• Hahne, J., Vorlop, K-D. (2001). Treatment of waste gas from piggeries with nitrogen recovery. Landbauforschung Völkenrode, 51 (3), 121-130.
  • http://www.ag.iastate.edu/wastemgmt/Mitigation_Conference_proceedings/CD_proceedings/Animal_Housing-Biofilters_and_Scrubbers/Melse-multi-pollutant_scrubber.pdf
  • MARM (Spanish Ministry of Agriculture). Http://www.marm.es/es/ganaderia/temas/requisitos-y-condicionantes-de-la-produccion-ganadera/ganaderia-y-medio-ambiente/mejores-tecnologias-disponibles-en-avicultura-y-porcino/
  • Melse, R.W., Ogink, NWM. (2005). Air scrubbing techniques for ammonia and odour reduction at livestock operations: Review of on-farm research in the Netherlands. Transactions of the ASAE 48, 2303-2313.
  • Melse, R., Ogink, N., Bosma, B. (2008). Multi-pollutant Scrubbers for Removal of Ammonia, Odor, and Particulate Matter from Animal House Exhaust Air. Proceedings from the National Conference on Mitigating Air Emissions from Animal Feeding Operations Exploring the advantages, limitations, and economics of mitigation technologies.
  • Vrielink, M.G.M., Verdoes, N., Van Gastel, J.P.B.F. (1997). Reducing the ammonia emission with a chemical air scrubber. Report P. 1.178, rosmalen, The Netherlands: Praktijkonderzoek.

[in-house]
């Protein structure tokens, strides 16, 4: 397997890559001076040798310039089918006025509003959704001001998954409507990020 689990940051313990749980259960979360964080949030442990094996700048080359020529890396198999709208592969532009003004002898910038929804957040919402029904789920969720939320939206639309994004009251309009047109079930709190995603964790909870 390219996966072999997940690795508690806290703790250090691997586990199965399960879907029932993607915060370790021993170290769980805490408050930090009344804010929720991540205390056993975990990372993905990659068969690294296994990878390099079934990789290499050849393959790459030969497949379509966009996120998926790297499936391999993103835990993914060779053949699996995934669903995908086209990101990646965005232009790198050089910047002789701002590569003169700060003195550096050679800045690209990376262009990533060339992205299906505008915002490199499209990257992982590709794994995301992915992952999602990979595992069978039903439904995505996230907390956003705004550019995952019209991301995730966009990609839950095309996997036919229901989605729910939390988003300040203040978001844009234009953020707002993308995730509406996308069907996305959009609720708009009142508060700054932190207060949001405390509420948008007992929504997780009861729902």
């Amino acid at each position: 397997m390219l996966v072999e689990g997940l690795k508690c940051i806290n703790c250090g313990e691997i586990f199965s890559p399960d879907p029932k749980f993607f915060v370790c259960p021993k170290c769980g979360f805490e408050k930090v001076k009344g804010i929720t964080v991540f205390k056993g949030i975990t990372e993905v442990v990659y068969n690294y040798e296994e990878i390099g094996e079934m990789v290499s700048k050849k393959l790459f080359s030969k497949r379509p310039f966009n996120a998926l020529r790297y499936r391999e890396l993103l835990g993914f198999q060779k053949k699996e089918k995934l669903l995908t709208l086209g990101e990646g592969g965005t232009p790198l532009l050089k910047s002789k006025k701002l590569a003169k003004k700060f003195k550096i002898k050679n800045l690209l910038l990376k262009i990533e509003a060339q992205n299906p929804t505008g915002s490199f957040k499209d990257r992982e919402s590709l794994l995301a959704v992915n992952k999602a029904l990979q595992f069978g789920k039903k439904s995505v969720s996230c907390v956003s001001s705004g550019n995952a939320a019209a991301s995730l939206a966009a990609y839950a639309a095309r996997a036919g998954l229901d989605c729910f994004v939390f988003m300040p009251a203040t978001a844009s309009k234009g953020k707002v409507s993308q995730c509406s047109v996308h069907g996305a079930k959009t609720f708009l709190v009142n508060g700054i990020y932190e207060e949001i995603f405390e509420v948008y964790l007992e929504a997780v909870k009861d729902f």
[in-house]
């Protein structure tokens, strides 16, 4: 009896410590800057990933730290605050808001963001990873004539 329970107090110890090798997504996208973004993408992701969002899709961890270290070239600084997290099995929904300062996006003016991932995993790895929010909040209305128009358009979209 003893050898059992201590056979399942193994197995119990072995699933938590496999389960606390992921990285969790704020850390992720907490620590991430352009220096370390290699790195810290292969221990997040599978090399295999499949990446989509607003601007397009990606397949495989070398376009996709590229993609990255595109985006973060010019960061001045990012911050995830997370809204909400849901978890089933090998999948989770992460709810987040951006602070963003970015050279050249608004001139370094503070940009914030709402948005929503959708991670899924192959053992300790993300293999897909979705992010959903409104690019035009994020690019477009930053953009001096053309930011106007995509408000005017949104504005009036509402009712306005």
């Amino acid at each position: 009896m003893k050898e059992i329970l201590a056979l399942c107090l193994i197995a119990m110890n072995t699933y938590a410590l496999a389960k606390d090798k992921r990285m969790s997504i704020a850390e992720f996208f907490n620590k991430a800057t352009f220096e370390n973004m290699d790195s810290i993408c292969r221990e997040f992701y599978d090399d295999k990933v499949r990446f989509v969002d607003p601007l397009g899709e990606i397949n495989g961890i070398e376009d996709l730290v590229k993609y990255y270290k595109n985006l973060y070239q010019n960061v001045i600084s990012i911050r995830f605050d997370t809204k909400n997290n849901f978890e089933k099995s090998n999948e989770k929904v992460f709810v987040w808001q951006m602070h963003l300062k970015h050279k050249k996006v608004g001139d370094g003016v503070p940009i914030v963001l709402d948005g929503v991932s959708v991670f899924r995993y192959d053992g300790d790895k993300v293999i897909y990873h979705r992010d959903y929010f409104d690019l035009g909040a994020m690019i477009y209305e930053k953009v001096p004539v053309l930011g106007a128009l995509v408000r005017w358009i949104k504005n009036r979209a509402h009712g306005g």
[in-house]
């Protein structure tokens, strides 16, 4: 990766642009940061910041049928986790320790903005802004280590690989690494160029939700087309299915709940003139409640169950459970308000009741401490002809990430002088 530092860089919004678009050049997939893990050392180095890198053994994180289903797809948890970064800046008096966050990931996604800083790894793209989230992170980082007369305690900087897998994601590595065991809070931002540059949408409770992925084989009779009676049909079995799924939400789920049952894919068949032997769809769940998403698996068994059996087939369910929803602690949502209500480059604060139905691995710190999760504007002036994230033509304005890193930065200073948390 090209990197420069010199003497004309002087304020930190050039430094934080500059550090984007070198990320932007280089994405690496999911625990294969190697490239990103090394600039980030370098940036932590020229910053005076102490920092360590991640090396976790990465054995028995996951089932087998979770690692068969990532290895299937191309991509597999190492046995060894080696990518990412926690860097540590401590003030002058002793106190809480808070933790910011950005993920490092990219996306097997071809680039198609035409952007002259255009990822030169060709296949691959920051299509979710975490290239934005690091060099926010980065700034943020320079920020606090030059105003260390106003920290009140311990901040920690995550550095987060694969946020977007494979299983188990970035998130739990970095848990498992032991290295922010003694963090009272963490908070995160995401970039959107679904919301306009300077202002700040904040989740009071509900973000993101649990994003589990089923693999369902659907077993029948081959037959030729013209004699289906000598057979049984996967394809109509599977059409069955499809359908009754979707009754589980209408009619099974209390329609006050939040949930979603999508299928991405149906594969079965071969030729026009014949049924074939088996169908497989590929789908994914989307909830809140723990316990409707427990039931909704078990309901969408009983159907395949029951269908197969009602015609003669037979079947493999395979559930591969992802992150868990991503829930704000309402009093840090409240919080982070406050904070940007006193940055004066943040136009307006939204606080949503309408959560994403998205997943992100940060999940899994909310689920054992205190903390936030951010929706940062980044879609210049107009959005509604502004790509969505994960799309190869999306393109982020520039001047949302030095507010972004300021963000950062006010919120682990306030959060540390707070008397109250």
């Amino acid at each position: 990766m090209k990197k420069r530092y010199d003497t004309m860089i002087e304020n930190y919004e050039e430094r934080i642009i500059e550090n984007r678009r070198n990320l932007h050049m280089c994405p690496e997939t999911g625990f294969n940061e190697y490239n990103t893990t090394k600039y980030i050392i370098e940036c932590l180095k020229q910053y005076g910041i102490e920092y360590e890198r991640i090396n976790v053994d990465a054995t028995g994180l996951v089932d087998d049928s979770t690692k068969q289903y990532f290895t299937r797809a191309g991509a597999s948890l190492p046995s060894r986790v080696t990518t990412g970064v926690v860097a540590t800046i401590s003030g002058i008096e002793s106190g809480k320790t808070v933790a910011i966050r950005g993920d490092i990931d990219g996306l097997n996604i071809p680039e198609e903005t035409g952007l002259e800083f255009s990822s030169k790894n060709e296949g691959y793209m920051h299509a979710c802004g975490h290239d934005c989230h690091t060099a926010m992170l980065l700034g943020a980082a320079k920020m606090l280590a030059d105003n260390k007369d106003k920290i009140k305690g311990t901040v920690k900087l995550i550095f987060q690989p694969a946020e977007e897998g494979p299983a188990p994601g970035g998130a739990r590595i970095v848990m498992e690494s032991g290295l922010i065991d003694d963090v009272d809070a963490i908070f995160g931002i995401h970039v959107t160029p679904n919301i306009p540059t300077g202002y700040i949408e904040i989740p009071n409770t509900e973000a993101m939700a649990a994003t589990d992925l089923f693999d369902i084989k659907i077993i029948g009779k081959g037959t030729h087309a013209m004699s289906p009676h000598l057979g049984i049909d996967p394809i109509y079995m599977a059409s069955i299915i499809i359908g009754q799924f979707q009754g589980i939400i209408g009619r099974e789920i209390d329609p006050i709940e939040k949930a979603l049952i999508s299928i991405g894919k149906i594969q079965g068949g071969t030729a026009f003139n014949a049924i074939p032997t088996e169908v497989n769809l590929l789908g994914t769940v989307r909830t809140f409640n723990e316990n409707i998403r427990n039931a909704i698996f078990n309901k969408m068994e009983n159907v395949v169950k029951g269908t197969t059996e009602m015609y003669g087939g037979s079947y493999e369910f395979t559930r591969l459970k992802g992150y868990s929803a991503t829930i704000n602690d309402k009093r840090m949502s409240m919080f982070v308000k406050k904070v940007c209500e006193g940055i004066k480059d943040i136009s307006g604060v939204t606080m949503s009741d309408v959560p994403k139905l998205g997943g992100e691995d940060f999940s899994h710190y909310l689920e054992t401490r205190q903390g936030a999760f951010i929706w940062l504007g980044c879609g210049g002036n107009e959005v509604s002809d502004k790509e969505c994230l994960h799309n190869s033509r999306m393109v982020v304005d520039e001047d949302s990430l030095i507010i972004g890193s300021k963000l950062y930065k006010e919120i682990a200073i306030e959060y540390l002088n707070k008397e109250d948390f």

Real scale installation references

Acid scrubber for air effluent from the thermal drying unit are installed at:

  • TRACJUSA and VAG pig manure treatment plants (Juneda, Spain)
  • SAVA pig manure treatment plant (Miralcamp, Spain)
  • POLAN and BAÑUELO pig manure treatment plants (Toledo, Spain).
Examples of suppliers
  • Munters AB, http://www.munters.com/en/Global/, is currently testing a chemical air cleaner for its effect to reduce the ammonia emission from the ventilation air in pig stables. The test is performed according to the VERA Test Protocol for Air Cleaning Technologies.